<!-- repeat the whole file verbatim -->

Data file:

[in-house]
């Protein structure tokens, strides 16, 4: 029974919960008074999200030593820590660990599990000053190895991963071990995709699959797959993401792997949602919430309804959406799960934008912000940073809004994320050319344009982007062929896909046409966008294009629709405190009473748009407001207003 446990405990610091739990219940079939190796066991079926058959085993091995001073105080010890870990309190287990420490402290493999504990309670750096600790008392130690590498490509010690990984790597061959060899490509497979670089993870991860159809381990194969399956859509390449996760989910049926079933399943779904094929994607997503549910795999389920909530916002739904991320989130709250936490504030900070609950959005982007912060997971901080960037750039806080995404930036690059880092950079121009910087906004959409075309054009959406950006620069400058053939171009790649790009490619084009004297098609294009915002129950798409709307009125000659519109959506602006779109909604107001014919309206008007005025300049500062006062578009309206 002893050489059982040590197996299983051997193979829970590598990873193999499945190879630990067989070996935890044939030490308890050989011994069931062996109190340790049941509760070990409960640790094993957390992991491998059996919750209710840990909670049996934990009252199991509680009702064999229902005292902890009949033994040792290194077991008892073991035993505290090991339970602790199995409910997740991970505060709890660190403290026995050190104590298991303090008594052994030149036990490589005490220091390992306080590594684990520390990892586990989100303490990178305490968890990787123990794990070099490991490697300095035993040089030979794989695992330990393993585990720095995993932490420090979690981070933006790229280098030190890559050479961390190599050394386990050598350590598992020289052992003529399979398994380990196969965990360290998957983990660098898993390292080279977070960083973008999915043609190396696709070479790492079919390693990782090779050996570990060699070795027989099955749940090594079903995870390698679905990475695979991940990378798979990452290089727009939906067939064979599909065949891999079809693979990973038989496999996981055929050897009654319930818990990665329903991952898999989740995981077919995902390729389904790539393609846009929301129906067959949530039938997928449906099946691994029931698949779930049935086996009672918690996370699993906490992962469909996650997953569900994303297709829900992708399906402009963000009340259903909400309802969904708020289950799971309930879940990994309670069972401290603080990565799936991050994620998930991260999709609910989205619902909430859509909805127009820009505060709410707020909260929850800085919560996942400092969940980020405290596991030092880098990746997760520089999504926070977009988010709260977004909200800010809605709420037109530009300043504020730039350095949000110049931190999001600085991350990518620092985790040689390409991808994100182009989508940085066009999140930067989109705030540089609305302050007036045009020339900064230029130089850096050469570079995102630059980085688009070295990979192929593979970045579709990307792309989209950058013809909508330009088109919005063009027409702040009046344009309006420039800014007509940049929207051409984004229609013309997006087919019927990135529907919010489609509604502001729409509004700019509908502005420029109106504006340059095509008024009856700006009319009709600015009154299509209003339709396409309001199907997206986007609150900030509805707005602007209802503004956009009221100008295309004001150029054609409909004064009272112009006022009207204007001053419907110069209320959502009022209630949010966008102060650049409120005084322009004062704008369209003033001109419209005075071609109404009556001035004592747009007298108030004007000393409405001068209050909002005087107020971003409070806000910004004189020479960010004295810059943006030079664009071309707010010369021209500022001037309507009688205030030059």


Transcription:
[in-house]
């Protein structure tokens, strides 16, 4: 029974919960008074999200030593820590660990599990000053190895991963071990995709699959797959993401792997949602919430309804959406799960934008912000940073809004994320050319344009982007062929896909046409966008294009629709405190009473748009407001207003 446990405990610091739990219940079939190796066991079926058959085993091995001073105080010890870990309190287990420490402290493999504990309670750096600790008392130690590498490509010690990984790597061959060899490509497979670089993870991860159809381990194969399956859509390449996760989910049926079933399943779904094929994607997503549910795999389920909530916002739904991320989130709250936490504030900070609950959005982007912060997971901080960037750039806080995404930036690059880092950079121009910087906004959409075309054009959406950006620069400058053939171009790649790009490619084009004297098609294009915002129950798409709307009125000659519109959506602006779109909604107001014919309206008007005025300049500062006062578009309206 002893050489059982040590197996299983051997193979829970590598990873193999499945190879630990067989070996935890044939030490308890050989011994069931062996109190340790049941509760070990409960640790094993957390992991491998059996919750209710840990909670049996934990009252199991509680009702064999229902005292902890009949033994040792290194077991008892073991035993505290090991339970602790199995409910997740991970505060709890660190403290026995050190104590298991303090008594052994030149036990490589005490220091390992306080590594684990520390990892586990989100303490990178305490968890990787123990794990070099490991490697300095035993040089030979794989695992330990393993585990720095995993932490420090979690981070933006790229280098030190890559050479961390190599050394386990050598350590598992020289052992003529399979398994380990196969965990360290998957983990660098898993390292080279977070960083973008999915043609190396696709070479790492079919390693990782090779050996570990060699070795027989099955749940090594079903995870390698679905990475695979991940990378798979990452290089727009939906067939064979599909065949891999079809693979990973038989496999996981055929050897009654319930818990990665329903991952898999989740995981077919995902390729389904790539393609846009929301129906067959949530039938997928449906099946691994029931698949779930049935086996009672918690996370699993906490992962469909996650997953569900994303297709829900992708399906402009963000009340259903909400309802969904708020289950799971309930879940990994309670069972401290603080990565799936991050994620998930991260999709609910989205619902909430859509909805127009820009505060709410707020909260929850800085919560996942400092969940980020405290596991030092880098990746997760520089999504926070977009988010709260977004909200800010809605709420037109530009300043504020730039350095949000110049931190999001600085991350990518620092985790040689390409991808994100182009989508940085066009999140930067989109705030540089609305302050007036045009020339900064230029130089850096050469570079995102630059980085688009070295990979192929593979970045579709990307792309989209950058013809909508330009088109919005063009027409702040009046344009309006420039800014007509940049929207051409984004229609013309997006087919019927990135529907919010489609509604502001729409509004700019509908502005420029109106504006340059095509008024009856700006009319009709600015009154299509209003339709396409309001199907997206986007609150900030509805707005602007209802503004956009009221100008295309004001150029054609409909004064009272112009006022009207204007001053419907110069209320959502009022209630949010966008102060650049409120005084322009004062704008369209003033001109419209005075071609109404009556001035004592747009007298108030004007000393409405001068209050909002005087107020971003409070806000910004004189020479960010004295810059943006030079664009071309707010010369021209500022001037309507009688205030030059």